In step 6 of the outlined steps I just mentioned, we are trying to answer the question ‘Why is my goal not already happening?’

To answer this question, we need to get curious and we need data and information to make sense of the behaviour.

We know that all behaviour serves a purpose and is communicating information to you.

We know that in some way the child’s mind is making sense of that behaviour because the behaviour helps the child to pursue pleasure and avoid pain.

Now we need to start the investigation process so that we can find that reasoning and work out what we’re going to do with that information.

So, in the blank data form I gave you, starting from the left we mark the following:


Date

The date that it happened. It might be worth noticing the day it happened on too. You never know when a pattern of behaviour occurs on a specific day each week, that gets you thinking, “Hmm, why does this behaviour always have lots of data entry on a Monday?” This can give you valuable information.


Behaviour of Concern – What was the problematic event?

This is the ‘B’ Section of the A-B-C of behaviour data collecting. I’ve just put it at the front of the form instead of in between the Antecedent and the Consequence. Write as much detail as possible as to what was happening in the event or problematic behaviour of concern.

What did your child do, say, how long did it last? As much detail as possible about the actual event.


Setting Conditions

This is part of the antecedent that helps you get a gauge on what was going on around the behaviour. Here we are looking at:

  • When the behaviour occurred?
  • Where the behaviour occurred – location
  • What time the behaviour occurred? Or what part of the day did it occur?
  • What else was going on in the environment – what was the temperature like?
  • Was there anything physically important that was going on for the child – what were they wearing? What was going on from a sensory perspective?
  • Other environmental factors – here is where you might document if medications were taken at this time, or if they were wearing off at this time.
  • Who was involved in the incident? One person or multiple people? Who was just around at the time but not involved in the incident?


Antecedent

What was happening before the behaviour occurred? What was the child doing or saying? What events had been happening before the event occurred?

Remember to take into consideration observing the non-verbal communication clues too like:

  • Facial Expressions
  • Body Language & Posture
  • Gestures
  • Eye Contact
  • Touch
  • Space
  • Voice

Try to identify as many elements as you can that could give us information about the set up of the behaviour.


Consequences

What happened after the behaviour?

How did my child feel? What did they do?

Did they get something they wanted after the behaviour?

Did they avoid something unwanted after the behaviour?

What was their general mood like after the event?

What was their non-verbal communication like – (facial expressions, body language, posture, gestures, eye contact, touch). For example, did they seem proud of themselves or ashamed? Did they seem pleased by the outcome or in a better mood having experienced the outcome?

What happened after the event can often give us clues as to the payoff of the behaviour if there was one.

It can give us clues as to what drove the behaviour in the first place.


Suspected Function / Source of the Behaviour

This is where we try to draw conclusions from the information you have received.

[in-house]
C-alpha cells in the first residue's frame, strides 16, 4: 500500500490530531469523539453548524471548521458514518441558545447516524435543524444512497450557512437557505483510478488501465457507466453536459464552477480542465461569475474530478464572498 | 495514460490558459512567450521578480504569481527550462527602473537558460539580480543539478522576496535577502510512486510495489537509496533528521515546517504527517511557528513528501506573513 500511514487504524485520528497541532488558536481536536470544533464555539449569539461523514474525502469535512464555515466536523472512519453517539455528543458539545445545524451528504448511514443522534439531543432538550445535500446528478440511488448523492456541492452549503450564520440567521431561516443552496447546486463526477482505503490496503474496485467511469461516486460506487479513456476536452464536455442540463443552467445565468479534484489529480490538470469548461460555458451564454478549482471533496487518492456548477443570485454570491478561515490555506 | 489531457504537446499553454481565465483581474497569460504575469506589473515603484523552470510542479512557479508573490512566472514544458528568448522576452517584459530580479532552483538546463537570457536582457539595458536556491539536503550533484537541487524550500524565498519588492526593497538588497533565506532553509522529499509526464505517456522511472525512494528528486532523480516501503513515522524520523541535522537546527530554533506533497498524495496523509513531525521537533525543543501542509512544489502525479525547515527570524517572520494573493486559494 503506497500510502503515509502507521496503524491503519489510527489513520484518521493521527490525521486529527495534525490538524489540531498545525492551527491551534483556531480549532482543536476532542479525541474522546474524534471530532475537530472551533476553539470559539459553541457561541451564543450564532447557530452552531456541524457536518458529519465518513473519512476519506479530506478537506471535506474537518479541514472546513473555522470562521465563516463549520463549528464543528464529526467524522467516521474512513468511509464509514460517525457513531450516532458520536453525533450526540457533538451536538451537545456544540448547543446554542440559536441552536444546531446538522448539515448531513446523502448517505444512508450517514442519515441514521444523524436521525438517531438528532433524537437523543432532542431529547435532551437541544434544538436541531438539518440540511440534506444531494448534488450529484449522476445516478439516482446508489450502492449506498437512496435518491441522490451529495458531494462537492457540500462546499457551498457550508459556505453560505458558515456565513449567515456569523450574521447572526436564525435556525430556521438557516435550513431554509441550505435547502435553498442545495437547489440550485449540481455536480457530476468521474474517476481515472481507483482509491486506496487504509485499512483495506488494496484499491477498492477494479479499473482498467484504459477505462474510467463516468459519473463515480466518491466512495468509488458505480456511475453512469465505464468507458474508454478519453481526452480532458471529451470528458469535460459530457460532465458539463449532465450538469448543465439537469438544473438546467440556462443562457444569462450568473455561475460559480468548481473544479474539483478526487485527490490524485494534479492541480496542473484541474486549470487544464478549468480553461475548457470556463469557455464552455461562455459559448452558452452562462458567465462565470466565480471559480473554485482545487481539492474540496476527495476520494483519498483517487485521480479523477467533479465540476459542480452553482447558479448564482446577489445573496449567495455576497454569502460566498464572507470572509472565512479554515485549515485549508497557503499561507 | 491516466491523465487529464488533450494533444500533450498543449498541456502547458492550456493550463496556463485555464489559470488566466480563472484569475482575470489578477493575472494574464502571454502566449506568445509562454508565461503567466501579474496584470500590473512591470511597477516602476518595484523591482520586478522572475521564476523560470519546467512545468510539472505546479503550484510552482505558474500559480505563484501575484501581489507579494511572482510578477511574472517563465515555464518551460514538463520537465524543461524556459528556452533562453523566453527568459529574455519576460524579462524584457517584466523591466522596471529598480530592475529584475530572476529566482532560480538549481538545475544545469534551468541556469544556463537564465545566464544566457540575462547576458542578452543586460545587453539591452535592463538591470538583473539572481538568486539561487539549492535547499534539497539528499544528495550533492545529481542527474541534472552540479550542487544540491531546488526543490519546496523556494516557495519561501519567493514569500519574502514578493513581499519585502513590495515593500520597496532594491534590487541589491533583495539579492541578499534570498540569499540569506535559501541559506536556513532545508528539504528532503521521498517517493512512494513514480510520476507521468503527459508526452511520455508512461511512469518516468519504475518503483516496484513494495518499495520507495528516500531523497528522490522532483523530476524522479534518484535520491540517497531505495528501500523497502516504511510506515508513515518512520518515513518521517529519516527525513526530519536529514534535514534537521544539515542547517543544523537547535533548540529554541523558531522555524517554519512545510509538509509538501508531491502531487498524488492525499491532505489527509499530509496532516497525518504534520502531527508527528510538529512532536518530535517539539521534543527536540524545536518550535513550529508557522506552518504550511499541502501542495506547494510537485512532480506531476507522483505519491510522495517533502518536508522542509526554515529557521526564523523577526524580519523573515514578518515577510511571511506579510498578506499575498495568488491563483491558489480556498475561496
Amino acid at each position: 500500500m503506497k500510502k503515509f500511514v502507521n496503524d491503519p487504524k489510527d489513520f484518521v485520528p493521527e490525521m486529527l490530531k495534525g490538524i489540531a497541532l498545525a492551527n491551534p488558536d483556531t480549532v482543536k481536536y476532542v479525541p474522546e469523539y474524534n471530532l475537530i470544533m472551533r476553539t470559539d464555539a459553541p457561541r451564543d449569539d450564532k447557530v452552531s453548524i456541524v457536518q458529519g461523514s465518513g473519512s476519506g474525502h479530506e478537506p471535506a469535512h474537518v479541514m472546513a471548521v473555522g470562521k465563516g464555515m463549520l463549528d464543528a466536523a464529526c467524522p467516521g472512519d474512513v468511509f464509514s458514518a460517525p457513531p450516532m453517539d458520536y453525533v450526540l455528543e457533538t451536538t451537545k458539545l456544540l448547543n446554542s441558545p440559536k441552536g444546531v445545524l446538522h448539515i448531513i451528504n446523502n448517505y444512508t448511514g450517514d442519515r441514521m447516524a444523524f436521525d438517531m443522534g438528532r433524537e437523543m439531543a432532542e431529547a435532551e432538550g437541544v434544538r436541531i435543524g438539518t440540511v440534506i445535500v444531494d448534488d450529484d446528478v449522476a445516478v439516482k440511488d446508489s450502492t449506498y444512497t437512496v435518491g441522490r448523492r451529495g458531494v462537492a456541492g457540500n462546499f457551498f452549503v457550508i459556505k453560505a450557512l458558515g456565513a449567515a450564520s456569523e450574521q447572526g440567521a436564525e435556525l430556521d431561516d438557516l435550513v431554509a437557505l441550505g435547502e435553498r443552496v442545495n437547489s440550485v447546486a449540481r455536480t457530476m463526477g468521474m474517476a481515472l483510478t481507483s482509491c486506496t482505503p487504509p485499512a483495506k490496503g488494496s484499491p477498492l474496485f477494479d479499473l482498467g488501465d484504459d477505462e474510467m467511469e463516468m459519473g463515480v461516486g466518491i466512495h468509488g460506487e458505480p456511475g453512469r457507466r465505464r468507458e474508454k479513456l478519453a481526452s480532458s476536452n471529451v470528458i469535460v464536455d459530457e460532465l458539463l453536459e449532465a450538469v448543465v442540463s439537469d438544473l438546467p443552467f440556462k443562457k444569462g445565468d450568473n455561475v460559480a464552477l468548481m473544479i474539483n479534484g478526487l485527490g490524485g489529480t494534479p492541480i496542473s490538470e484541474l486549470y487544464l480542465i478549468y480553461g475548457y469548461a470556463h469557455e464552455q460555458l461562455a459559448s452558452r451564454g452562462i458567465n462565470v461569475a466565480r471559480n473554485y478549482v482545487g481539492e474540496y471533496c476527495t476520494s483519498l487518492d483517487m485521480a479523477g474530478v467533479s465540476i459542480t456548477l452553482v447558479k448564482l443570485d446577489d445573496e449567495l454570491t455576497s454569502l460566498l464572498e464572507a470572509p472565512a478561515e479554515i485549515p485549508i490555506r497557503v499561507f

Doing one data entry may not be enough to draw conclusions just yet, but multiple entries on this form will start to highlight patterns that you may not have noticed before.

That can be instrumental in helping you formulate a target goal for you child’s behaviour and find strategies that target the real reason the behaviour exists.

So, in this section this is where you will document your hypothesis about the behaviour.

This is where you may also want to consider asking yourself questions like:

  • Where is my child at cognitively?
  • Where is my child at emotionally?
  • Where is my child at developmentally?
  • What are the family dynamics like and how is my child experiencing them?
  • Is there a payoff to my child's behaviour - ie it either gives them what they're wanting (gain) or helps them avoid what is unwanted (escape)?
  • Does your child even know what the alternative behaviour is?
  • Is your child’s behaviour habitual?

You want to try and make sense of the behaviour in this section of the form.

Remember, what you’re doing here, is trying to interpret your child’s ‘Tommy language’ as discussed in Day 23 – All behaviour = Communication.

Remember the analogy that if you were in a foreign country who spoke a different language and had different non-verbal communication, you would need to get to know the individuals that were part of this foreign country too because everyone has their unique style of delivering typical language and non-verbal communication too.

And if you were in a foreign country working all this out, you wouldn’t always get it right either. It would take you some time to learn the ins and outs of this culture and the person you are dealing with.

The same is going to be said for your child and autistic traits.

Your trying to work out your child’s ‘Tommy language – the culture, the language, the non-verbal communication and why the behaviour makes sense to him or her as the case may be.’

There will be similarities in how autism is present in a child, and there will be unique ways a child interprets their version of those similarities too.

And you are a detective that’s trying to piece together the evidence that makes sense of the behaviours and then works on helping the child to navigate through life peacefully and happily.

Diarising your child’s behaviour is going to be the first step toward gaining the pieces to this puzzle.


HOW TO PUT TODAY’S LESSON INTO PRACTICE?

Take another look at the blank form from the Week Four Video. Print it out and start filling it in when problematic behaviour that you’re wanting to work on, starts to arise.

If you are completely resistant to writing anything down, be sure to stay in observation mode.

Print out this lesson if you need to and highlight some of the key questions and elements you need to start becoming aware of so you can at least start to get into that detective mode as you’re going through your day.

Even by doing this, you help yourself to stay out of survival mode.

When you’re in curiosity mode, the conscious part of the brain is active so you’re not getting emotionally hijacked.

You’re looking for logic and reasoning behind your child’s behaviour and that focus is going to help you to stay out of that pit of shit and get valuable information instead that will help you to implement changes to problematic behaviour.